So far, attorneys have been paid a combined $207,000 for the City of Batavia and the Mall Merchants Association to battle in court over who is responsible for what in the rapidly deteriorating structure.

There's a chance now the case may go to mediation, the City Council was informed Monday night.

After losing a motion for a summary judgement, City Manager Jason Molino said the MMA is willing to submit to mediation. 

A final agreement on mediation has not be completed.

The city and MMA have locked horns over responsibility for concourse maintenance, major repairs, ownership and governance.

In 2009, the MMA filed suit against the city.

Since then, the city has spent $104,199 on legal fees, while the suit has cost the mall merchants $103,317, according to Molino's memo.

"A thriving and healthy City Centre is critical to the City's downtown revitalization, and the City is very interested in an overall resolution that will best support long-term and prosperous solutions for all parties involved," Molino wrote.

Tuesday, February 24, 2015 at 12:26 pm

City set to receive funds to provide grants to small businesses

post by Howard B. Owens in batavia, business

A $200,000 federal grant could help create from five to 10 new businesses in Batavia, the City Council was told Monday night.

The "micro-enterprise" grant program is designed to help fund businesses with fewer than five employees either through a start-up or growth phase.

The minimum federal requirement for the program is that five business owners receive benefits and five new jobs are created.

Recipients would be required to attend classes at GCC's Best Center covering the fundamentals of owning and operating a business, including planning, legal issues, accounting and financing. 

The program would be supervised by the Batavia Development Corp. with the assistance of a grant administrator.

In total, $150,000 would be available for grants to small business owners, with $31,300 for program delivery, $10,000 for grant administration, and $8,700 for classroom instruction.

The money given out would be in the form of grants, not loans.

City Manager Jason Molino told council members that it's his understanding the federal government would require some sort of claw back for businesses that fail or move out of the city within the first three years after receiving the grant.

The City Council will vote on a resolution to accept the federal money at its March 9 meeting.

Friday, February 20, 2015 at 2:13 pm

By mid-April, what's left of the Wiard Plow factory buildings will exist only in pictures

post by Howard B. Owens in batavia, business, Wiard Fire, Wiard Plow

Old industrial buildings off of Swan Street that weren't destroyed by arson in 2010 are being felled by code enforcement in 2015.

Tom Mancuso, current owner of what was once the Wiard Plow Factory, appeared in City Court today to update Judge Michael Del Plato on his progress toward bringing the property into code compliance after citations were issued by the City of Batavia.

The case was continued to April 17, giving Mancuso time to complete demolition of the half-dozen brick structures on the property.

The only thing that will be left of what was once one of Batavia's landmark companies will be the former office building, which is owned by Smart Design and undergoing renovation.

Two of the old factory buildings were destroyed in a fire in 2010 that was deliberately set by a 14-year-old resident of the city. (For The Batavian's complete and comprehensive coverage of the fire and its aftermath, click here.)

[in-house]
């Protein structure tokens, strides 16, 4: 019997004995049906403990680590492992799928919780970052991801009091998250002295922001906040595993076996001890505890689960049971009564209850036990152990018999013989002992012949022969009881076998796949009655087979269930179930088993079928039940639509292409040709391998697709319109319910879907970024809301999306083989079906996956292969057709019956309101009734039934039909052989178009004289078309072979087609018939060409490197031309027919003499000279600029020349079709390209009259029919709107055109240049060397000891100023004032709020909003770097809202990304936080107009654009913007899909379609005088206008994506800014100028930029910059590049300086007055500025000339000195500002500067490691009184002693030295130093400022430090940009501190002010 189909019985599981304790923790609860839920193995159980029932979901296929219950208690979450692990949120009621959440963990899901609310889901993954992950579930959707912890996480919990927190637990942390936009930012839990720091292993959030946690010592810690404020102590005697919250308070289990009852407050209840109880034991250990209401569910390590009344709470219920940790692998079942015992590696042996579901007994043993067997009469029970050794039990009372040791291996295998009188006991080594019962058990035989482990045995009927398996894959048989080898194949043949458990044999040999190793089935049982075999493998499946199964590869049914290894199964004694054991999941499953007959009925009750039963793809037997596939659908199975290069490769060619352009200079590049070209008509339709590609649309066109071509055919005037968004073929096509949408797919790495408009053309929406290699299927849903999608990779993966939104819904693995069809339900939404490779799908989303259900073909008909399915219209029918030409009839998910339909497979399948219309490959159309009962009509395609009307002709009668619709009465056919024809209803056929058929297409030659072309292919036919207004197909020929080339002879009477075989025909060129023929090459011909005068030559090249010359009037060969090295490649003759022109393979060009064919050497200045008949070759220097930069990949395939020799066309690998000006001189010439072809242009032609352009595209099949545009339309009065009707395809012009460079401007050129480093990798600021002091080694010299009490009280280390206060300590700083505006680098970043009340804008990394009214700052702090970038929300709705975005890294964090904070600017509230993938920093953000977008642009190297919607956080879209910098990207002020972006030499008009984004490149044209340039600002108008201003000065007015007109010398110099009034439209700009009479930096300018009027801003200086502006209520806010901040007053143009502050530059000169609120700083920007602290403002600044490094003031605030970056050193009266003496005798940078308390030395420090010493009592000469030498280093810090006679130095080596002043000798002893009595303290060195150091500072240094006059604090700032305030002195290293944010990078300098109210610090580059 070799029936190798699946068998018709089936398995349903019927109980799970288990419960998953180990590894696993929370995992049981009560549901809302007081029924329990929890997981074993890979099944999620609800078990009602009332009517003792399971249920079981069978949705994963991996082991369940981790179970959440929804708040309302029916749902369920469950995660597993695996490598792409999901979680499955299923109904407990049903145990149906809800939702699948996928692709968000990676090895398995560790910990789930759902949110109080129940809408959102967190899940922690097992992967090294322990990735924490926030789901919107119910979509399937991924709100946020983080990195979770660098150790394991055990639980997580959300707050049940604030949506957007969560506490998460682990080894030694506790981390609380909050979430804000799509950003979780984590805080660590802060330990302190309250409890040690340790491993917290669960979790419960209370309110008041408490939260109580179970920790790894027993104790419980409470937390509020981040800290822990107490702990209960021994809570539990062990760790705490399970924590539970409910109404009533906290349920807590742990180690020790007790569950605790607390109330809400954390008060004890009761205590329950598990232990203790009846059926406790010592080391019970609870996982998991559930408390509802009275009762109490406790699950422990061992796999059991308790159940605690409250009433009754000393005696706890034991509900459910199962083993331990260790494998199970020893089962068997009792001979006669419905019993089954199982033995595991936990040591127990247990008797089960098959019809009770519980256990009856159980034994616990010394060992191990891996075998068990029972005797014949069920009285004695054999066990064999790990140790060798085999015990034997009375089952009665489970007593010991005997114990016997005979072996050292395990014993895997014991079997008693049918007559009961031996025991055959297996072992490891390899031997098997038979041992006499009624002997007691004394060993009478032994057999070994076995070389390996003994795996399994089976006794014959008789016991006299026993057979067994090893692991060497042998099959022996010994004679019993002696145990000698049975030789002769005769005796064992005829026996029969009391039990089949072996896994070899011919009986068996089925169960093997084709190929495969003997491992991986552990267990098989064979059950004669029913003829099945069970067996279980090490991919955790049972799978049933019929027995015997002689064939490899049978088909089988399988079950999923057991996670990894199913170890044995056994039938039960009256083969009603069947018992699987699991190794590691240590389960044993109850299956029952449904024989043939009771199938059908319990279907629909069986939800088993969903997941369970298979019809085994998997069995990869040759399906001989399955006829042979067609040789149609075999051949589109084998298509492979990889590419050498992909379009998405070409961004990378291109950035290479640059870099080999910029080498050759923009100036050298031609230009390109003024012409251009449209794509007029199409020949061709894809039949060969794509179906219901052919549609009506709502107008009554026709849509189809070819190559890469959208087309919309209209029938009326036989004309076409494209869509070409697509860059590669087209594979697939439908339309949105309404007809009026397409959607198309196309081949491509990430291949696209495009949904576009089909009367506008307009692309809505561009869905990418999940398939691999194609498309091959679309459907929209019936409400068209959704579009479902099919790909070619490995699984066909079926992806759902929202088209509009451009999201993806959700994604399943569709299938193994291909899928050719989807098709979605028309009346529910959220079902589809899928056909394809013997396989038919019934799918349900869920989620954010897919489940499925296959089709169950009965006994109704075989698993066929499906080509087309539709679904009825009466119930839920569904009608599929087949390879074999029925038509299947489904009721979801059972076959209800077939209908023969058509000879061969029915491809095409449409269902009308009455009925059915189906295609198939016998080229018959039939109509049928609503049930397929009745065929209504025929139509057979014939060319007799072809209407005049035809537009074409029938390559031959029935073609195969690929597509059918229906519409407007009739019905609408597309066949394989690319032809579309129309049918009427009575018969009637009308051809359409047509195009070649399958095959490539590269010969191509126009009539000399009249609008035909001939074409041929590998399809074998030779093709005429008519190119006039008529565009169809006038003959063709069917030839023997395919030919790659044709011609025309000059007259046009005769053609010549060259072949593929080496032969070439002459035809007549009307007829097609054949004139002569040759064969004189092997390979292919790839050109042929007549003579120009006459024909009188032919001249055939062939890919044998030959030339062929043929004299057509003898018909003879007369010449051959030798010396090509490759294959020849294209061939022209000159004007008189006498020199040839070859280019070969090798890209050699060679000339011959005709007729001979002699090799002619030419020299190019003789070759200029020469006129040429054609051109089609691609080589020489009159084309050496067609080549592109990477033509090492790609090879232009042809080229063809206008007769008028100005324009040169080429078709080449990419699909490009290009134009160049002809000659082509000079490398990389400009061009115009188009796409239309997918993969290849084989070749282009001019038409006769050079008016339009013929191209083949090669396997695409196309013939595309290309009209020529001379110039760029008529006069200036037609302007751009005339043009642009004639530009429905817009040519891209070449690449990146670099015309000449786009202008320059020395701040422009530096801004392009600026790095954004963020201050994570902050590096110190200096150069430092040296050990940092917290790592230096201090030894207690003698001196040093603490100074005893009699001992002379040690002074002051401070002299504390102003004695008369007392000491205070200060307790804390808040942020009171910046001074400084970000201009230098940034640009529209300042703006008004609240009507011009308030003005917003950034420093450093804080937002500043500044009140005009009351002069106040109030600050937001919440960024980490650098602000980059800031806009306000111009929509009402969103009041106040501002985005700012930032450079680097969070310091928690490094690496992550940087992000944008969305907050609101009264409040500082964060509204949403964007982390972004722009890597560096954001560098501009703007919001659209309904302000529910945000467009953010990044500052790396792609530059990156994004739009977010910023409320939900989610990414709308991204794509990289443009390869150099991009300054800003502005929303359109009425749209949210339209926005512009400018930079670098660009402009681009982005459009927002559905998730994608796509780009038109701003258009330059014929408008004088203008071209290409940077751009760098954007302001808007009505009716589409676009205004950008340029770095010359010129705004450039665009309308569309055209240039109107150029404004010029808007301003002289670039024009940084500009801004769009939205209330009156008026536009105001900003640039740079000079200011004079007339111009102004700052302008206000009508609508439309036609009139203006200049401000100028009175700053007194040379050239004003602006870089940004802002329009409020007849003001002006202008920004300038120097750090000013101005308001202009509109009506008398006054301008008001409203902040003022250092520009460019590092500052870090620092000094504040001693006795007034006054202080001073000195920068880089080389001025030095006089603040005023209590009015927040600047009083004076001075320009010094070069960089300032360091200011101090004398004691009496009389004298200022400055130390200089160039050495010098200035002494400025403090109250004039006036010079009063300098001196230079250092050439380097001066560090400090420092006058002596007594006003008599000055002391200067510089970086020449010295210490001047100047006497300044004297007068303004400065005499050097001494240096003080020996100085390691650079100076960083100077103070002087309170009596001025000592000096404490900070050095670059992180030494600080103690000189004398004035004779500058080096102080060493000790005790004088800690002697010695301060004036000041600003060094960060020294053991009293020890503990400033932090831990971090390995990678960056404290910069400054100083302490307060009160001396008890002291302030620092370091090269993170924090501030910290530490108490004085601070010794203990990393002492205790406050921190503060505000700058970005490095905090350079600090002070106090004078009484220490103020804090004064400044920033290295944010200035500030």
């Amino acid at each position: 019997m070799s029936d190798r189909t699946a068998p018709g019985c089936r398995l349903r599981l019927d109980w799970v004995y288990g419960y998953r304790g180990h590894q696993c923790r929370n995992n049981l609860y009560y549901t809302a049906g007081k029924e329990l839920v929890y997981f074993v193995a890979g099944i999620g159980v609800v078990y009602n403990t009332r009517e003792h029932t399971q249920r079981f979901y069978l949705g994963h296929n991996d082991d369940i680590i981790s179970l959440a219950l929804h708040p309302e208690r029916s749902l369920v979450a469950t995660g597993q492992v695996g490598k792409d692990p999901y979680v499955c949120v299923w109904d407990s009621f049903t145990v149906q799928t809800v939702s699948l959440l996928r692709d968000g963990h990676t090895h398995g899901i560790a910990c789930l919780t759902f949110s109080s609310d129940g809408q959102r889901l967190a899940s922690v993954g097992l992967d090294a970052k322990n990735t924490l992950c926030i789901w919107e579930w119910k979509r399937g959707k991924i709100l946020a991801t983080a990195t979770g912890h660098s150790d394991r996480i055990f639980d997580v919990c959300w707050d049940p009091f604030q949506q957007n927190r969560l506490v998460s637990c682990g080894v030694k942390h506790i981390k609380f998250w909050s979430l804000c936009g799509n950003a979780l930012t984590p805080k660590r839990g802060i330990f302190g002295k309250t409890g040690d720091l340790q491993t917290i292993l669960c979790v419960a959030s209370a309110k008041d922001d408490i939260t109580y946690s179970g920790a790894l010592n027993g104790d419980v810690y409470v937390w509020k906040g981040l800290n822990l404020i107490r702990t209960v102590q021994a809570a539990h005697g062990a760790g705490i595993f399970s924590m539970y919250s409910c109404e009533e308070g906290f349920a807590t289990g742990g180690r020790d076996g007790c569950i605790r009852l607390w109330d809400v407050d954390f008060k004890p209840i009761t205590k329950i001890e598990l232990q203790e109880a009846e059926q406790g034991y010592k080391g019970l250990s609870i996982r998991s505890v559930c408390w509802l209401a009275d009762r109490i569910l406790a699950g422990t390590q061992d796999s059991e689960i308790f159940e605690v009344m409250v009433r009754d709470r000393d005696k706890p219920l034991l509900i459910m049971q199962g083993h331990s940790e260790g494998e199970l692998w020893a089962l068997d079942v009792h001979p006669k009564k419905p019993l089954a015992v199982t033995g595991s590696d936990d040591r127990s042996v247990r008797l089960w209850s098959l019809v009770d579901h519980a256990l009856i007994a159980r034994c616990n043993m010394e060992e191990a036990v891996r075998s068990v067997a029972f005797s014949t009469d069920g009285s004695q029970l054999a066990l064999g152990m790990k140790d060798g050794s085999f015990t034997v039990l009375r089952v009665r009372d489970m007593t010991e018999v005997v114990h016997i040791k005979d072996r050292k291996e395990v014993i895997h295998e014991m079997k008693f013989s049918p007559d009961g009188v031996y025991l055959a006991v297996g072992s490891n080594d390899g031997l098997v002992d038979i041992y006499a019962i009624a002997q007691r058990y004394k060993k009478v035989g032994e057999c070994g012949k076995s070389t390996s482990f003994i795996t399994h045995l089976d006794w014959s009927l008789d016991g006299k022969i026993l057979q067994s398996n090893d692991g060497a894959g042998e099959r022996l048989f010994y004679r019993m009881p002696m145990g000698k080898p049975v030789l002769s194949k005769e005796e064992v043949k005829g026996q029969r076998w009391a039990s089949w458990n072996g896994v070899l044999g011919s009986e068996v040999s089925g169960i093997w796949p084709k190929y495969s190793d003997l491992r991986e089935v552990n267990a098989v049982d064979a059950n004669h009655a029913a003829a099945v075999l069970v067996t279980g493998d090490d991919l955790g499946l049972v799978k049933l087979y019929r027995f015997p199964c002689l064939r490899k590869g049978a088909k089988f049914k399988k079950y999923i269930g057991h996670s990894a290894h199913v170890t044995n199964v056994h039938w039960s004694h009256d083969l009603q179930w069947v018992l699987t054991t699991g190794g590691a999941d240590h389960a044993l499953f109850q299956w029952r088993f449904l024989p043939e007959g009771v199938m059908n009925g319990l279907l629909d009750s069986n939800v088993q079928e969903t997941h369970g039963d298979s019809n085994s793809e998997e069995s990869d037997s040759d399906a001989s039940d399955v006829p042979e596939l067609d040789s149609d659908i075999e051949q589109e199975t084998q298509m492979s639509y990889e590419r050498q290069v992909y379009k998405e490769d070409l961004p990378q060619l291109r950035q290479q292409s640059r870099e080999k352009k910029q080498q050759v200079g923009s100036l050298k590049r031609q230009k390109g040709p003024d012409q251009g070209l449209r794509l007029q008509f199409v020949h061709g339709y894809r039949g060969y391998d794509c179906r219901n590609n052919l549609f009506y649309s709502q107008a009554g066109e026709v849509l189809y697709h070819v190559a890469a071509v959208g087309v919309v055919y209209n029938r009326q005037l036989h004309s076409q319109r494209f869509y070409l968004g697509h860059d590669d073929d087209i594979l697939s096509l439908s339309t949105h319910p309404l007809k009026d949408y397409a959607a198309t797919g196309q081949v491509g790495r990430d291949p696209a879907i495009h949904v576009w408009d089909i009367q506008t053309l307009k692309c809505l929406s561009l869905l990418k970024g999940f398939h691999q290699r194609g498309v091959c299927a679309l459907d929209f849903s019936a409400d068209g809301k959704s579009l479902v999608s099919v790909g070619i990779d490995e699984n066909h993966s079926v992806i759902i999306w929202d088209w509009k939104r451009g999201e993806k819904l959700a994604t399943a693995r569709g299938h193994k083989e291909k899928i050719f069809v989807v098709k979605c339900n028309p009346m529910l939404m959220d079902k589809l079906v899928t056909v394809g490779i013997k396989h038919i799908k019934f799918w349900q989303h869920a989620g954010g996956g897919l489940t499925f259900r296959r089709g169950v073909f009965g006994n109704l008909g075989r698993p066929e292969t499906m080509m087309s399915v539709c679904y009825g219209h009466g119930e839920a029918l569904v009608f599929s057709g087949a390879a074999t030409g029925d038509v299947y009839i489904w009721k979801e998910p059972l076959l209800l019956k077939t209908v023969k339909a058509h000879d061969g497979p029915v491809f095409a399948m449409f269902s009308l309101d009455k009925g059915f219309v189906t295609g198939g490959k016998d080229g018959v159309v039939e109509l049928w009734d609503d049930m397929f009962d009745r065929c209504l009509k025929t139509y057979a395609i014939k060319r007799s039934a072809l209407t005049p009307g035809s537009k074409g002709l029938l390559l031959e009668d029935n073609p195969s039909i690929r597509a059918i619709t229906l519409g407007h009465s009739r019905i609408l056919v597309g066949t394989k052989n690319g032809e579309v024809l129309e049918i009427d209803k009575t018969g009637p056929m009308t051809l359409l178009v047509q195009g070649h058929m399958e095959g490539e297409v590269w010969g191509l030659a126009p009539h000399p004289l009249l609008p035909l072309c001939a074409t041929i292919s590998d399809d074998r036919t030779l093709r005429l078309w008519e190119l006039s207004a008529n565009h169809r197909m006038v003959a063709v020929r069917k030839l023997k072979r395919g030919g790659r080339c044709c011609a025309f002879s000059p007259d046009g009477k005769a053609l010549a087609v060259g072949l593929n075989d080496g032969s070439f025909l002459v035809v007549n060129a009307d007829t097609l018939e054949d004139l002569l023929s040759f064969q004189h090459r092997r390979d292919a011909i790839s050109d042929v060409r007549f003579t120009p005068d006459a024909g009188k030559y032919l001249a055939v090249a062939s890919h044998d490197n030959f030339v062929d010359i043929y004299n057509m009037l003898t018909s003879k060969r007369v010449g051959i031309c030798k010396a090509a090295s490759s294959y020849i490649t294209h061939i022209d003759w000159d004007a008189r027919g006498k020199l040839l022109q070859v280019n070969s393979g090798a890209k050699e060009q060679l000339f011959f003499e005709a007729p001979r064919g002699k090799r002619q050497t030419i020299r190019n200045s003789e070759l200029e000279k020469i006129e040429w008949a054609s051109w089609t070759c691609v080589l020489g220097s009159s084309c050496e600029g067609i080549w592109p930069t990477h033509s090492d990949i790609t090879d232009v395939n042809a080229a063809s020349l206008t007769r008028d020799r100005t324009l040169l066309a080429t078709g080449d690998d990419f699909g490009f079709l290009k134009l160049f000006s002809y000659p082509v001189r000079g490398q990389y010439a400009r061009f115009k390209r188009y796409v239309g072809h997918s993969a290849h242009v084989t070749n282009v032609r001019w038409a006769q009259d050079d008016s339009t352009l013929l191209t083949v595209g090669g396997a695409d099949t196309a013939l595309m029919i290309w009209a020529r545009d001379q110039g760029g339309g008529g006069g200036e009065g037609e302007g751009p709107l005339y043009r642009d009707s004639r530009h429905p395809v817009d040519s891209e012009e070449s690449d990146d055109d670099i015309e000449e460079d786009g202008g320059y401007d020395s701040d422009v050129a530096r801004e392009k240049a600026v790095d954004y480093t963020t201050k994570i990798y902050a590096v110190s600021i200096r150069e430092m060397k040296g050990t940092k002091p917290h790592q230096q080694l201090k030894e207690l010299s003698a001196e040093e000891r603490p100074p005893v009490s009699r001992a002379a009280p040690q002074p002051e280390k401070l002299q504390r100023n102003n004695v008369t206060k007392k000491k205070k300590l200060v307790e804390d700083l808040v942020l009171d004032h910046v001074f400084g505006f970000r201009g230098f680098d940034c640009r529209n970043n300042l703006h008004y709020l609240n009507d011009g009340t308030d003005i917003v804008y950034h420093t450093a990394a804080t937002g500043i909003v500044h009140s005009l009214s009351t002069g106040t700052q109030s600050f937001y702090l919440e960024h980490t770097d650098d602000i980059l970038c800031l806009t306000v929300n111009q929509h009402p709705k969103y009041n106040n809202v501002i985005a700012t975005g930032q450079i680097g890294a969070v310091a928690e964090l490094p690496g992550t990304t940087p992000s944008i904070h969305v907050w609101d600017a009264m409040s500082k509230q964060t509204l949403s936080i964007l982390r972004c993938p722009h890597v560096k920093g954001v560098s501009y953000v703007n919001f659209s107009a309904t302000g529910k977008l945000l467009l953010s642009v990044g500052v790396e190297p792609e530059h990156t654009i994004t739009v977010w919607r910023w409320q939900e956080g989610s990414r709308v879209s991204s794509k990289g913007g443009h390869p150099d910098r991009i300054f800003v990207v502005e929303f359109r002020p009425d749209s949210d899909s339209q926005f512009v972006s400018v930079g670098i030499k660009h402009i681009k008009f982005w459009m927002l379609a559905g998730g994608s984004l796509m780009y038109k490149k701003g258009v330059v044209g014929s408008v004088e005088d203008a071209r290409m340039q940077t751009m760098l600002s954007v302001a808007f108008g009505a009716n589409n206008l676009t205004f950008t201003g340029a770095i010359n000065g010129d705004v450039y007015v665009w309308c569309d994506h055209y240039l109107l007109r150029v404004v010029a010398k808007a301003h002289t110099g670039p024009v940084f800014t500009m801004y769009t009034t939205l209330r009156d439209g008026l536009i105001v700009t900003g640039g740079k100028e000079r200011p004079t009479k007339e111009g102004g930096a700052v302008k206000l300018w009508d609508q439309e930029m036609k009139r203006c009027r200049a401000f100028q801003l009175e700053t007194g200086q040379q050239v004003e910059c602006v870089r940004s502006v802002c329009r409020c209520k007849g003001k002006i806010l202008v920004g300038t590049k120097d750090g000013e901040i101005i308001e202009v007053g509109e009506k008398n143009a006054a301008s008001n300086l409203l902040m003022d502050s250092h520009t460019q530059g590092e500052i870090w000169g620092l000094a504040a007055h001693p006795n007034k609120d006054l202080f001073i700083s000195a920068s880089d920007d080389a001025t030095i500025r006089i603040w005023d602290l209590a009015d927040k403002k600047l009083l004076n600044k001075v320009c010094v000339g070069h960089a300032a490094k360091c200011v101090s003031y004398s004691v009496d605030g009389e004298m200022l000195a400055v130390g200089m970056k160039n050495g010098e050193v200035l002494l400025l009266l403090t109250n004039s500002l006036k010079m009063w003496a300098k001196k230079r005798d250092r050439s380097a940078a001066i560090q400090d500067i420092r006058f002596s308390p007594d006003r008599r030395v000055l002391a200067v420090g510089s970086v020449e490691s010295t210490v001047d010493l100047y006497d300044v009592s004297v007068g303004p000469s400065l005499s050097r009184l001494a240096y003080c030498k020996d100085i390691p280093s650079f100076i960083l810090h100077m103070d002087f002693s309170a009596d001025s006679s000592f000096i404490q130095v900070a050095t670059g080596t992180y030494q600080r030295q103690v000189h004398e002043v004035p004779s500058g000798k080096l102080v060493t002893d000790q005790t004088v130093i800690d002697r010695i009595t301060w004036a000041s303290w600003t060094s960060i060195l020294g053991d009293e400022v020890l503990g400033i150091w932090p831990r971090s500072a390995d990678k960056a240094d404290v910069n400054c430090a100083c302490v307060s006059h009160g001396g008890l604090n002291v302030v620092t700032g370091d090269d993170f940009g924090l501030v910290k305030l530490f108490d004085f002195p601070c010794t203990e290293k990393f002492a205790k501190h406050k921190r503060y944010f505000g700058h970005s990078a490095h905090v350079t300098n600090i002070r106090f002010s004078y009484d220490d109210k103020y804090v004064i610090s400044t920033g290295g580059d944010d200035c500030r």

For decades after Wiard Plow closed up shop, the buildings were used to house several small businesses. The Mancuso family invested money to help bring in business and support those businesses, but the buildings were all vacant by the time of the fire.

Tom Mancuso still had plans for the wood and brick industrial buildings, but the fire was a big set back.

"The arson fire destroyed everything we had invested," Mancuso said. "The insurance proceeds did not cover the loss, so we came out of pocket on the fire and now we're going to be out of pocket again on the demolition."

It took some time to get the necessary demolition permits from the state, but Mancuso is through that process and a contractor is on site, preparing the property to be ripped apart beam-by-beam, brick-by-brick.

Asked how much the demolition is costing his company, Mancuso said, "Too much. More than we have."

Still, Mancuso is looking at the bright side.

"It will make the street better," Mancuso said. "It's a good thing for the community. You hope something good will come of it. For years, we've tried to find somebody to build something or do something there so we can redevelop it. We'll hope this allows something good to happen sooner."

Thursday, February 19, 2015 at 3:51 pm

Chamber of Commerce offers two tours - China and Thailand/Hong Kong

post by Billie Owens in business

The Genesee County Chamber of Commerce is offering a tour of China, as well as a tour of Thailand and Hong Kong.

This will be the Chamber’s 11th trip to China with more 1,000 travelers having taken advantage of this unique opportunity to see first-hand how business is done in China while experiencing many of the most famous sightseeing destinations such as the Great Wall of China and the Forbidden City. This year’s trip will visit new locations never offered before on previous Chamber China tours.

The China tour will depart on Oct. 14 and return on Oct. 22.

The Thailand and Hong Kong tour is a new offering from the Chamber this year. It is through the same company as the China trip, Citslinc International, and offers the same exceptional value and experience. Travelers will experience the culture, famous landmarks and architectural details that Thailand and Hong Kong have to offer.

The Thailand and Hong Kong tour will depart on Oct. 31 and return Nov. 8.

Both trips include air fare, four and five-star hotel stays, three meals each day, deluxe bus tours, English-speaking tour guides, admission tickets to all tourist spots and airport taxes.